Being the first to produce an AR in .300 Win. Mag. meant that NEMO had to build their own upper and lower receivers, bolts, bolt carriers and barrel extensions. I weighed the Omen bolt and bolt carrier to compare them with their counterparts from an AR-15. I’ve included a table that compares their weights.
|.300 Win. Mag.||5.56 NATO|
|Bolt||2.6 ounces||1.5 ounces|
|Bolt Carrier||15.2 ounces||9.5 ounces|
There is a noticeable difference in both size and weight between the Omen components and the traditional AR-15, as you would expect when comparing a .300 Win. Mag. with a 5.56.
A component of any AR-pattern rifle that bears special scrutiny is the bolt. The bolt has eight small lugs that pass into and out of the barrel extension with each firing. The lugs on either side of the extractor are only attached to the bolt on one side, and, when AR bolts fail, one of these two lugs is usually the culprit.
Back in 1957, Eugene Stoner chose a blend of steel known as Carpenter 158 as “the standard” material from which AR bolts would be made. Only Carpenter Steel, based in Pennsylvania, makes the steel. It is excellent steel, but there is nothing magical about its properties. Once Eugene Stoner chose Carpenter 158 as Mil-Spec, some decided that it was as if God himself declared it superior to any other material. This is not the case.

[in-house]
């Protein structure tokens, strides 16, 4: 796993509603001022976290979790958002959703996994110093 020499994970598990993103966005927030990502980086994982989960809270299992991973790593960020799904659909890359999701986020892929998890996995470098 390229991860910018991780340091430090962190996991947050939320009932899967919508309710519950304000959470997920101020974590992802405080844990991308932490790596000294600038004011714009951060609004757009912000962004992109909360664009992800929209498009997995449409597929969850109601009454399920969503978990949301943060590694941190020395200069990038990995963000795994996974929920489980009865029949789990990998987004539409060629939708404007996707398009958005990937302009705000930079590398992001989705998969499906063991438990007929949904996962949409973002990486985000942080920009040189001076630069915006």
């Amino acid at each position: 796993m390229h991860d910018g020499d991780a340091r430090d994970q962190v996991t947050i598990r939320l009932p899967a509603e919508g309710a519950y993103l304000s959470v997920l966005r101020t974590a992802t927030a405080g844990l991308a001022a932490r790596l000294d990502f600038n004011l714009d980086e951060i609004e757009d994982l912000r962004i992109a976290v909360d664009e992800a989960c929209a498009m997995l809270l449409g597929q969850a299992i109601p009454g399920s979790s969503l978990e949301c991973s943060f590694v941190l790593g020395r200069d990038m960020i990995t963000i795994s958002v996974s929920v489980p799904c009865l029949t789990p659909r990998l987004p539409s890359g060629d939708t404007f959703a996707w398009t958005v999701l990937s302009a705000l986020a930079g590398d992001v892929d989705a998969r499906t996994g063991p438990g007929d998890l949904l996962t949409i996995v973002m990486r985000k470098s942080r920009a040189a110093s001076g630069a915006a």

Carpenter 158 comes from a family of tool steels. Also in this family are 8620 and 9310. Because Carpenter 158 is only available from one source, the manufacturer will only sell it in very large quantities, making it difficult for smaller AR manufacturers to acquire. Most smaller manufacturers will buy the cheaper 8620, which really isn’t as good as 158. However, I think the more expensive 9310 is a better bolt material than Carpenter 158. It has a higher nickel content and is less brittle than 158. For a part that has eight small lugs that slam into the barrel extension and rotate into and out of battery every time we fire the rifle, less brittle seems like a wonderful idea.
NEMO, in their quest to bring a premium product to the market, chose to make their bolts out of 9310. They also thought it prudent to coat both the bolt and bolt carrier in nickel boron. This is an excellent choice and not a cheap one. Not only is NEMO willing to be the first to manufacture an AR in .300 Win. Mag., they choose to use only the best materials and coatings while doing so.
Experiencing the Omen